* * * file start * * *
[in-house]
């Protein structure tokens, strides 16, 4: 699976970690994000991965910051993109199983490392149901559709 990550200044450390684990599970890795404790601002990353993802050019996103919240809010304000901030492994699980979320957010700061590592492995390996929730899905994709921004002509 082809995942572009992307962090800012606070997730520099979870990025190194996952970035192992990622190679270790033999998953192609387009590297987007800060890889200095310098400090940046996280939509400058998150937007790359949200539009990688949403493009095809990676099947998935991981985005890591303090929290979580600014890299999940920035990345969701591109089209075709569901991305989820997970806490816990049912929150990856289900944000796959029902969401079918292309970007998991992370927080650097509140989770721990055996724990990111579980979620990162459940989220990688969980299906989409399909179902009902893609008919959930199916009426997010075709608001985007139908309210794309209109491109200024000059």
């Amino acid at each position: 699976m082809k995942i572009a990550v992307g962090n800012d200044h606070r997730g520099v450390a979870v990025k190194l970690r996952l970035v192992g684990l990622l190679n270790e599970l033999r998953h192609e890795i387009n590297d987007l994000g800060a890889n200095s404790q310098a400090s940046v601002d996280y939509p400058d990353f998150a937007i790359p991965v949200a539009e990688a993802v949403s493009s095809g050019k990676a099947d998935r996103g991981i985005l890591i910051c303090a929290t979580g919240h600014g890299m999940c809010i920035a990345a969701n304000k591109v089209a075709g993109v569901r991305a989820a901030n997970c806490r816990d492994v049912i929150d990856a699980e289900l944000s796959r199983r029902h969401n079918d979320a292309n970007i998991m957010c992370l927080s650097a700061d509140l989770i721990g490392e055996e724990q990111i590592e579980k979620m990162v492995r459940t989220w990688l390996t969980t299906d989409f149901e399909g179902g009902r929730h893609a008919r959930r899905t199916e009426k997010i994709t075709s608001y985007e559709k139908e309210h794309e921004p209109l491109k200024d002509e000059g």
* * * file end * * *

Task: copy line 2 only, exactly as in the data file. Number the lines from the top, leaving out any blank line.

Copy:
């Protein structure tokens, strides 16, 4: 699976970690994000991965910051993109199983490392149901559709 990550200044450390684990599970890795404790601002990353993802050019996103919240809010304000901030492994699980979320957010700061590592492995390996929730899905994709921004002509 082809995942572009992307962090800012606070997730520099979870990025190194996952970035192992990622190679270790033999998953192609387009590297987007800060890889200095310098400090940046996280939509400058998150937007790359949200539009990688949403493009095809990676099947998935991981985005890591303090929290979580600014890299999940920035990345969701591109089209075709569901991305989820997970806490816990049912929150990856289900944000796959029902969401079918292309970007998991992370927080650097509140989770721990055996724990990111579980979620990162459940989220990688969980299906989409399909179902009902893609008919959930199916009426997010075709608001985007139908309210794309209109491109200024000059």